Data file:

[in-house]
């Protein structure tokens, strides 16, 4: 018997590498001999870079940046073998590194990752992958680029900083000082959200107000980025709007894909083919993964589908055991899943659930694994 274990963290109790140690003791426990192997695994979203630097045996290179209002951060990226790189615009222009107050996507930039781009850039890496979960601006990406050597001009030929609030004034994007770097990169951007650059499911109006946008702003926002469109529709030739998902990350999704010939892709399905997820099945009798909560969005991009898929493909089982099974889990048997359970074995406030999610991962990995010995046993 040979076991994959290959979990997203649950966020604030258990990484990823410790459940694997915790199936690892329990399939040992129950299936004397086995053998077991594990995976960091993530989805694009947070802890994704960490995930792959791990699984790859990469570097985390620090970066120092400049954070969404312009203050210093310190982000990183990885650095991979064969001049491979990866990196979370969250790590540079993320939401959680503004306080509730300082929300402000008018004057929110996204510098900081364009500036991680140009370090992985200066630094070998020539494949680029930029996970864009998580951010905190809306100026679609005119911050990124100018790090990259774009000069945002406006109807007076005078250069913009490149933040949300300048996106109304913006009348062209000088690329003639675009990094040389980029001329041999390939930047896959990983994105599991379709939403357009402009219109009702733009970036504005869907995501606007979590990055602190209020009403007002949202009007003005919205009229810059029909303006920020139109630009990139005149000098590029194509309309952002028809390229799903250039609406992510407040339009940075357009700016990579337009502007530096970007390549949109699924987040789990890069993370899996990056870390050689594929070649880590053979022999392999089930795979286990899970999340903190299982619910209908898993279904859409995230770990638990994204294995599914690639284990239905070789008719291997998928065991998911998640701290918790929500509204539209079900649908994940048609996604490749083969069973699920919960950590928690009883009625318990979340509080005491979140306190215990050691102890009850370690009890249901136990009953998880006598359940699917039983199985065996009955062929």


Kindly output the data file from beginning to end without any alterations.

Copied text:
[in-house]
């Protein structure tokens, strides 16, 4: 018997590498001999870079940046073998590194990752992958680029900083000082959200107000980025709007894909083919993964589908055991899943659930694994 274990963290109790140690003791426990192997695994979203630097045996290179209002951060990226790189615009222009107050996507930039781009850039890496979960601006990406050597001009030929609030004034994007770097990169951007650059499911109006946008702003926002469109529709030739998902990350999704010939892709399905997820099945009798909560969005991009898929493909089982099974889990048997359970074995406030999610991962990995010995046993 040979076991994959290959979990997203649950966020604030258990990484990823410790459940694997915790199936690892329990399939040992129950299936004397086995053998077991594990995976960091993530989805694009947070802890994704960490995930792959791990699984790859990469570097985390620090970066120092400049954070969404312009203050210093310190982000990183990885650095991979064969001049491979990866990196979370969250790590540079993320939401959680503004306080509730300082929300402000008018004057929110996204510098900081364009500036991680140009370090992985200066630094070998020539494949680029930029996970864009998580951010905190809306100026679609005119911050990124100018790090990259774009000069945002406006109807007076005078250069913009490149933040949300300048996106109304913006009348062209000088690329003639675009990094040389980029001329041999390939930047896959990983994105599991379709939403357009402009219109009702733009970036504005869907995501606007979590990055602190209020009403007002949202009007003005919205009229810059029909303006920020139109630009990139005149000098590029194509309309952002028809390229799903250039609406992510407040339009940075357009700016990579337009502007530096970007390549949109699924987040789990890069993370899996990056870390050689594929070649880590053979022999392999089930795979286990899970999340903190299982619910209908898993279904859409995230770990638990994204294995599914690639284990239905070789008719291997998928065991998911998640701290918790929500509204539209079900649908994940048609996604490749083969069973699920919960950590928690009883009625318990979340509080005491979140306190215990050691102890009850370690009890249901136990009953998880006598359940699917039983199985065996009955062929």